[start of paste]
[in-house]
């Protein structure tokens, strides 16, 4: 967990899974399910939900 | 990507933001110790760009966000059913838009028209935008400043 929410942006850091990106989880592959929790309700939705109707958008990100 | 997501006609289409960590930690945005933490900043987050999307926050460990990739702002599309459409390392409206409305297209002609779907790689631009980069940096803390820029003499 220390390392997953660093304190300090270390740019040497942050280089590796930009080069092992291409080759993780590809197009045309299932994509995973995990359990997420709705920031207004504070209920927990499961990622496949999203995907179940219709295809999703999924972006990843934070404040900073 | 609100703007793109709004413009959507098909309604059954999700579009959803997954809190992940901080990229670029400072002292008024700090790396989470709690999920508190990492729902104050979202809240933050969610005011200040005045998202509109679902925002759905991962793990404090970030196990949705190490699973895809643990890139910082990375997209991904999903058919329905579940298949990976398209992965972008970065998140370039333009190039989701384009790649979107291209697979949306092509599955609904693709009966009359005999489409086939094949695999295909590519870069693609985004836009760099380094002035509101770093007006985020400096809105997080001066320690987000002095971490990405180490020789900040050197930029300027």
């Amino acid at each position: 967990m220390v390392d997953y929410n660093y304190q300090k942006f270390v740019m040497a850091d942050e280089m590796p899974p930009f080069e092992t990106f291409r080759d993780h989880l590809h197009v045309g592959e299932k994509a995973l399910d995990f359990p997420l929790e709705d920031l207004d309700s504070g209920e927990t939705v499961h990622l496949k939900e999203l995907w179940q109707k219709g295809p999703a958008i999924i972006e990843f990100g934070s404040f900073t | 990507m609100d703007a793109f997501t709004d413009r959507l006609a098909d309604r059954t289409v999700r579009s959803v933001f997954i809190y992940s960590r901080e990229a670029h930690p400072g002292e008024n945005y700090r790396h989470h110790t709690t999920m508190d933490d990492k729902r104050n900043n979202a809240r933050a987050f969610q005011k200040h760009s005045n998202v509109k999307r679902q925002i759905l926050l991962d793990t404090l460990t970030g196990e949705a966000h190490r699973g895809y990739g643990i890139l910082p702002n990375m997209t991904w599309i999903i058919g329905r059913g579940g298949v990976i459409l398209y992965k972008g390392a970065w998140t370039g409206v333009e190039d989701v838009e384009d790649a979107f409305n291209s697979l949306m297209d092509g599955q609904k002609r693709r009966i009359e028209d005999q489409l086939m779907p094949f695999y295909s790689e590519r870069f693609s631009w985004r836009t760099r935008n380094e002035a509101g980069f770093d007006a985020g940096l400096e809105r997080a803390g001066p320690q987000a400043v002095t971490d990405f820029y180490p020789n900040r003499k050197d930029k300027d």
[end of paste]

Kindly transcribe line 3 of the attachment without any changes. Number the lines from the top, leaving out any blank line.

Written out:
């Amino acid at each position: 967990m220390v390392d997953y929410n660093y304190q300090k942006f270390v740019m040497a850091d942050e280089m590796p899974p930009f080069e092992t990106f291409r080759d993780h989880l590809h197009v045309g592959e299932k994509a995973l399910d995990f359990p997420l929790e709705d920031l207004d309700s504070g209920e927990t939705v499961h990622l496949k939900e999203l995907w179940q109707k219709g295809p999703a958008i999924i972006e990843f990100g934070s404040f900073t | 990507m609100d703007a793109f997501t709004d413009r959507l006609a098909d309604r059954t289409v999700r579009s959803v933001f997954i809190y992940s960590r901080e990229a670029h930690p400072g002292e008024n945005y700090r790396h989470h110790t709690t999920m508190d933490d990492k729902r104050n900043n979202a809240r933050a987050f969610q005011k200040h760009s005045n998202v509109k999307r679902q925002i759905l926050l991962d793990t404090l460990t970030g196990e949705a966000h190490r699973g895809y990739g643990i890139l910082p702002n990375m997209t991904w599309i999903i058919g329905r059913g579940g298949v990976i459409l398209y992965k972008g390392a970065w998140t370039g409206v333009e190039d989701v838009e384009d790649a979107f409305n291209s697979l949306m297209d092509g599955q609904k002609r693709r009966i009359e028209d005999q489409l086939m779907p094949f695999y295909s790689e590519r870069f693609s631009w985004r836009t760099r935008n380094e002035a509101g980069f770093d007006a985020g940096l400096e809105r997080a803390g001066p320690q987000a400043v002095t971490d990405f820029y180490p020789n900040r003499k050197d930029k300027d």